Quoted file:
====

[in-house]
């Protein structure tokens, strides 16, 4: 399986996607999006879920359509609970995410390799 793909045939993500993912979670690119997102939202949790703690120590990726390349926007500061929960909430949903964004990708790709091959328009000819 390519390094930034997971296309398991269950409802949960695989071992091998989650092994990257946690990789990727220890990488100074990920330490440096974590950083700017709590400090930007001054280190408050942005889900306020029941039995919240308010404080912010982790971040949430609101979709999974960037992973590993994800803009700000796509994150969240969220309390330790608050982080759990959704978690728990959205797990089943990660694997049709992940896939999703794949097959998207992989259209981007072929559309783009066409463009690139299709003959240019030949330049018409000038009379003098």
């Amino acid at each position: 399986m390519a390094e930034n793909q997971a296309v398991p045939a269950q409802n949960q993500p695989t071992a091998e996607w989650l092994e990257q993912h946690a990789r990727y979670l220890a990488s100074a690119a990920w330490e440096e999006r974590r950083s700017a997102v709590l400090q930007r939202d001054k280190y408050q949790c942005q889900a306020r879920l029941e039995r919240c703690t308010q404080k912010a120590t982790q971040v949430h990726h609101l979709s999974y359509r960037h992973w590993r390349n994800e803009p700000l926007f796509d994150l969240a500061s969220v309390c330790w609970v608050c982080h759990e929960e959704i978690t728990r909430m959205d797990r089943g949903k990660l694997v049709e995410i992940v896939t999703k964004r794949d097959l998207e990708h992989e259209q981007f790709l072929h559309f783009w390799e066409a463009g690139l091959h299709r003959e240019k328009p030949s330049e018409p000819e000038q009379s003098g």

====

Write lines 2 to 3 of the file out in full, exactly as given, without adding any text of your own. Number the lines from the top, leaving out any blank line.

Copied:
């Protein structure tokens, strides 16, 4: 399986996607999006879920359509609970995410390799 793909045939993500993912979670690119997102939202949790703690120590990726390349926007500061929960909430949903964004990708790709091959328009000819 390519390094930034997971296309398991269950409802949960695989071992091998989650092994990257946690990789990727220890990488100074990920330490440096974590950083700017709590400090930007001054280190408050942005889900306020029941039995919240308010404080912010982790971040949430609101979709999974960037992973590993994800803009700000796509994150969240969220309390330790608050982080759990959704978690728990959205797990089943990660694997049709992940896939999703794949097959998207992989259209981007072929559309783009066409463009690139299709003959240019030949330049018409000038009379003098």
């Amino acid at each position: 399986m390519a390094e930034n793909q997971a296309v398991p045939a269950q409802n949960q993500p695989t071992a091998e996607w989650l092994e990257q993912h946690a990789r990727y979670l220890a990488s100074a690119a990920w330490e440096e999006r974590r950083s700017a997102v709590l400090q930007r939202d001054k280190y408050q949790c942005q889900a306020r879920l029941e039995r919240c703690t308010q404080k912010a120590t982790q971040v949430h990726h609101l979709s999974y359509r960037h992973w590993r390349n994800e803009p700000l926007f796509d994150l969240a500061s969220v309390c330790w609970v608050c982080h759990e929960e959704i978690t728990r909430m959205d797990r089943g949903k990660l694997v049709e995410i992940v896939t999703k964004r794949d097959l998207e990708h992989e259209q981007f790709l072929h559309f783009w390799e066409a463009g690139l091959h299709r003959e240019k328009p030949s330049e018409p000819e000038q009379s003098g």